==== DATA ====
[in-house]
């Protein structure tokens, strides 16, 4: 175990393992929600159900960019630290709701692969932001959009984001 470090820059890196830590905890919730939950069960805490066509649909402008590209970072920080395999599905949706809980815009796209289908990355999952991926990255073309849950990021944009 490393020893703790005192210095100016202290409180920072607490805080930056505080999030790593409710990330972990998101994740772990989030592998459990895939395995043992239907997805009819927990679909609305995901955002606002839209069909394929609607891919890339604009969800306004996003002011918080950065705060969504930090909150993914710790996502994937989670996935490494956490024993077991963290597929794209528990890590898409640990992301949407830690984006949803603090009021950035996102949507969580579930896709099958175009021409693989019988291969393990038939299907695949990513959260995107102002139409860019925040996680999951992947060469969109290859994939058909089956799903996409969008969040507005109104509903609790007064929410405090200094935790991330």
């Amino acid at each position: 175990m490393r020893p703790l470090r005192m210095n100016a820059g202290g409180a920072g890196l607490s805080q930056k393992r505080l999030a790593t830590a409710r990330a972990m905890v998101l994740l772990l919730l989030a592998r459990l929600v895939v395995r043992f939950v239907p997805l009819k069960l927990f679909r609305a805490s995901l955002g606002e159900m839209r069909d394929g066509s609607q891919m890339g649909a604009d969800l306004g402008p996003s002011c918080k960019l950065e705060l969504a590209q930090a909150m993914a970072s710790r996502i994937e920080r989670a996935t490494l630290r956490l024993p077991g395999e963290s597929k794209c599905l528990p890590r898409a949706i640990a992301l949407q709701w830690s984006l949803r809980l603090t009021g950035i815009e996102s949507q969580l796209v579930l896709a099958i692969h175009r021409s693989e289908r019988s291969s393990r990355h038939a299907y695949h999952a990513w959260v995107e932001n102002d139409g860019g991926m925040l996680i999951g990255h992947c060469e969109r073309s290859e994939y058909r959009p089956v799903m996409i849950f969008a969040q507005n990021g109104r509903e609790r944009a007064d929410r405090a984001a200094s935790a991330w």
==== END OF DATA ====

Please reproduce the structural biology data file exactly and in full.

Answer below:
[in-house]
């Protein structure tokens, strides 16, 4: 175990393992929600159900960019630290709701692969932001959009984001 470090820059890196830590905890919730939950069960805490066509649909402008590209970072920080395999599905949706809980815009796209289908990355999952991926990255073309849950990021944009 490393020893703790005192210095100016202290409180920072607490805080930056505080999030790593409710990330972990998101994740772990989030592998459990895939395995043992239907997805009819927990679909609305995901955002606002839209069909394929609607891919890339604009969800306004996003002011918080950065705060969504930090909150993914710790996502994937989670996935490494956490024993077991963290597929794209528990890590898409640990992301949407830690984006949803603090009021950035996102949507969580579930896709099958175009021409693989019988291969393990038939299907695949990513959260995107102002139409860019925040996680999951992947060469969109290859994939058909089956799903996409969008969040507005109104509903609790007064929410405090200094935790991330």
């Amino acid at each position: 175990m490393r020893p703790l470090r005192m210095n100016a820059g202290g409180a920072g890196l607490s805080q930056k393992r505080l999030a790593t830590a409710r990330a972990m905890v998101l994740l772990l919730l989030a592998r459990l929600v895939v395995r043992f939950v239907p997805l009819k069960l927990f679909r609305a805490s995901l955002g606002e159900m839209r069909d394929g066509s609607q891919m890339g649909a604009d969800l306004g402008p996003s002011c918080k960019l950065e705060l969504a590209q930090a909150m993914a970072s710790r996502i994937e920080r989670a996935t490494l630290r956490l024993p077991g395999e963290s597929k794209c599905l528990p890590r898409a949706i640990a992301l949407q709701w830690s984006l949803r809980l603090t009021g950035i815009e996102s949507q969580l796209v579930l896709a099958i692969h175009r021409s693989e289908r019988s291969s393990r990355h038939a299907y695949h999952a990513w959260v995107e932001n102002d139409g860019g991926m925040l996680i999951g990255h992947c060469e969109r073309s290859e994939y058909r959009p089956v799903m996409i849950f969008a969040q507005n990021g109104r509903e609790r944009a007064d929410r405090a984001a200094s935790a991330w």